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Defending freedom of religion or belief for all and combating intolerance against all is a UK priority: explanation of vote at the UN General Assembly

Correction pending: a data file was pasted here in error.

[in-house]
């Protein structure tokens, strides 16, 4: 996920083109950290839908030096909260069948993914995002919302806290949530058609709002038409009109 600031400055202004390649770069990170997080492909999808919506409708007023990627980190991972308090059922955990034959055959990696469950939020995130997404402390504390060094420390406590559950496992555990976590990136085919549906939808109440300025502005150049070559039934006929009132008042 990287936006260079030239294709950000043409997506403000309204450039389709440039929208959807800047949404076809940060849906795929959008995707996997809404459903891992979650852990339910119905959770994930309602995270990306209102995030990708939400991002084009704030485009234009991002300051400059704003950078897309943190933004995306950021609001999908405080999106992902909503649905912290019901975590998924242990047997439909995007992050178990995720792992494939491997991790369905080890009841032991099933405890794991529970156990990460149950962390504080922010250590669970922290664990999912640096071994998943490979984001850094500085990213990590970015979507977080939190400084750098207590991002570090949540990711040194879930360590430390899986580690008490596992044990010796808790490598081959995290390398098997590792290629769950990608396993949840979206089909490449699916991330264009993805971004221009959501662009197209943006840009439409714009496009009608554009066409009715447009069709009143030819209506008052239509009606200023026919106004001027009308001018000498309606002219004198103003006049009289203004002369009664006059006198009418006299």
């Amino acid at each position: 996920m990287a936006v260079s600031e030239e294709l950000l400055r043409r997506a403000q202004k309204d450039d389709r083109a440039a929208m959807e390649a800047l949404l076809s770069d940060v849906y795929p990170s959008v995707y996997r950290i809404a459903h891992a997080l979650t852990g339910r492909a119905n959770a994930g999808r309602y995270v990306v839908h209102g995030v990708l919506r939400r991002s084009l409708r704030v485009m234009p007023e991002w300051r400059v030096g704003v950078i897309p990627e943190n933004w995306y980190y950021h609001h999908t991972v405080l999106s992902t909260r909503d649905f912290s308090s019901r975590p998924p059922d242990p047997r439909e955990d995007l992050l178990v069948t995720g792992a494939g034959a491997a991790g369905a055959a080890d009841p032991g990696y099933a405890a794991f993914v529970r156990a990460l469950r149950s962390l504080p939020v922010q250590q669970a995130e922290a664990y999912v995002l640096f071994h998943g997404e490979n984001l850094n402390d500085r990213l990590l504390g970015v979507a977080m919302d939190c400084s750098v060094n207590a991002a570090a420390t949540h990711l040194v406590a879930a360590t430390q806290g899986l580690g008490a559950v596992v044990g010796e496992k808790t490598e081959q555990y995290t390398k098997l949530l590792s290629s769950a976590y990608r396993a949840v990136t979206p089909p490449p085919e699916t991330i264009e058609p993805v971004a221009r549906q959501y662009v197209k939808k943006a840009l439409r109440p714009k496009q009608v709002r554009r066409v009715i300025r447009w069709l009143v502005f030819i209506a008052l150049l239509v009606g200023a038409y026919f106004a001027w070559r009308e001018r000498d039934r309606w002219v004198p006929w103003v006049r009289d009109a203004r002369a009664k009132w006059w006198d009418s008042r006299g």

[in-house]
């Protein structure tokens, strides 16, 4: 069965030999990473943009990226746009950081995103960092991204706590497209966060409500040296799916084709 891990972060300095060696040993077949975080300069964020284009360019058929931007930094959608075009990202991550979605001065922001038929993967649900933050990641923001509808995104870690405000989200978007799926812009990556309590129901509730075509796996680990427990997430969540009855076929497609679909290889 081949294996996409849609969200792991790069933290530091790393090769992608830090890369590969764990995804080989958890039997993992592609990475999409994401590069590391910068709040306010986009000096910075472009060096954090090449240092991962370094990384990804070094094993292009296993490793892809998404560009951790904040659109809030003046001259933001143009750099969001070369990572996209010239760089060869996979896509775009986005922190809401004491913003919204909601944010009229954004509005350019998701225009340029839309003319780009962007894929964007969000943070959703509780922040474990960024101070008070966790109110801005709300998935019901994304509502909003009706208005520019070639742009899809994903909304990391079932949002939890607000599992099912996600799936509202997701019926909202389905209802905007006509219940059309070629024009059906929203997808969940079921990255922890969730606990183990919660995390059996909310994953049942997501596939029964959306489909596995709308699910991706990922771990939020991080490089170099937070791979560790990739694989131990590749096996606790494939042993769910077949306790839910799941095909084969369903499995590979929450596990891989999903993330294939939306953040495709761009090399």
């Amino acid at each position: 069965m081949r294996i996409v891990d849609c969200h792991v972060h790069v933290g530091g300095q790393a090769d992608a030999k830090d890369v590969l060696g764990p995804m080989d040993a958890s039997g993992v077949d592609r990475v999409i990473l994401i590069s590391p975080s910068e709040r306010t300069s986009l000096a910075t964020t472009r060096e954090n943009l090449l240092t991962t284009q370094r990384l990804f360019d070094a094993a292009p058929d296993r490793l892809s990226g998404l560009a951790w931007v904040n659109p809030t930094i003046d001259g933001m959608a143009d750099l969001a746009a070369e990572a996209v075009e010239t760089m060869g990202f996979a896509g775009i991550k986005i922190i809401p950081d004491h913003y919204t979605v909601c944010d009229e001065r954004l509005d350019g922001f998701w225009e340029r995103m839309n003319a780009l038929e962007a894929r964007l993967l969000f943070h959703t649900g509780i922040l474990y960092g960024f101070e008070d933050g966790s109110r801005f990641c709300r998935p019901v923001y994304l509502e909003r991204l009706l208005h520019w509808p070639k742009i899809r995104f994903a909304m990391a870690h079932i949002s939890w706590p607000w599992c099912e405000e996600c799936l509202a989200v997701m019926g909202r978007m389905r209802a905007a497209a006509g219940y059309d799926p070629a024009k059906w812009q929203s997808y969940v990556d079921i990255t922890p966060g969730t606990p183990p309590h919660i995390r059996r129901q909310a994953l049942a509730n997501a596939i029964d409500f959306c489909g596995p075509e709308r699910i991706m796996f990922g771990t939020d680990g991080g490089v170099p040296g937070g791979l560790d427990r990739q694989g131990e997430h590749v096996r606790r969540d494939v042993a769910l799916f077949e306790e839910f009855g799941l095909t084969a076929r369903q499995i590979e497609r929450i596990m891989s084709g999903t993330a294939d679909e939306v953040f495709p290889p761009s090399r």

Defending freedom of religion or belief for all, and combating intolerance against all, is a UK priority. Therefore it is with regret that there were elements of this resolution the UK could not support – and, for that reason, we abstained. While we have seen an unacceptable rise in anti-Muslim hatred, globally many people of other beliefs or religions also face discrimination. We are concerned by the resolution’s narrow focus on one religious group. Mr President, we thank Pakistan and the OIC for their engagement, but are disappointed that efforts by a range of countries to find more inclusive and human rights-compliant language were not taken on board. In the UK, we have a proud tradition of religious freedom alongside the freedom to critique ideas and teachings of religions. Hatred on the basis of religion or belief, including anti-Muslim hatred, antisemitism and the persecution of Christians, is deplorable. We condemn incitement to discrimination, hostility or violence wherever it occurs. OP3 mandates a UN mechanism to address problems faced by one specific religious community when those of other religions or beliefs do not have equivalent mechanisms. We believe that free speech is important. We must take care not to introduce processes for blasphemy laws by the back door. People must be free to practice religion; be free from persecution for the practice of their religion; but also be free to criticise religion if they choose. The UK is a proud multi-ethnic, multi-faith democracy. However, we recognise the challenges we face, and seek to address these issues. We are funding a national organisation to support victims of anti-Muslim hatred, as well as protective security programmes for mosques, and schemes helping to keep the Jewish community safe. OP2 of this resolution imposes limits on freedom of expression that go beyond the parameters of international law. We agree that people should not burn holy books or express religious intolerance, and that such acts can be done to incite religious hatred. But we disagree with the strong implication that such acts always incite hatred. The UK’s position should not be inferred as condoning anti-Muslim hatred or diminishing our solidarity with those who experience it – quite the opposite – it is based on commitment to principles of international law and to treat individuals of all religions or beliefs equally. Going forward, we hope to work together to protect all people from religious hatred and intolerance, and to uphold freedom of religion or belief, and freedom of expression.

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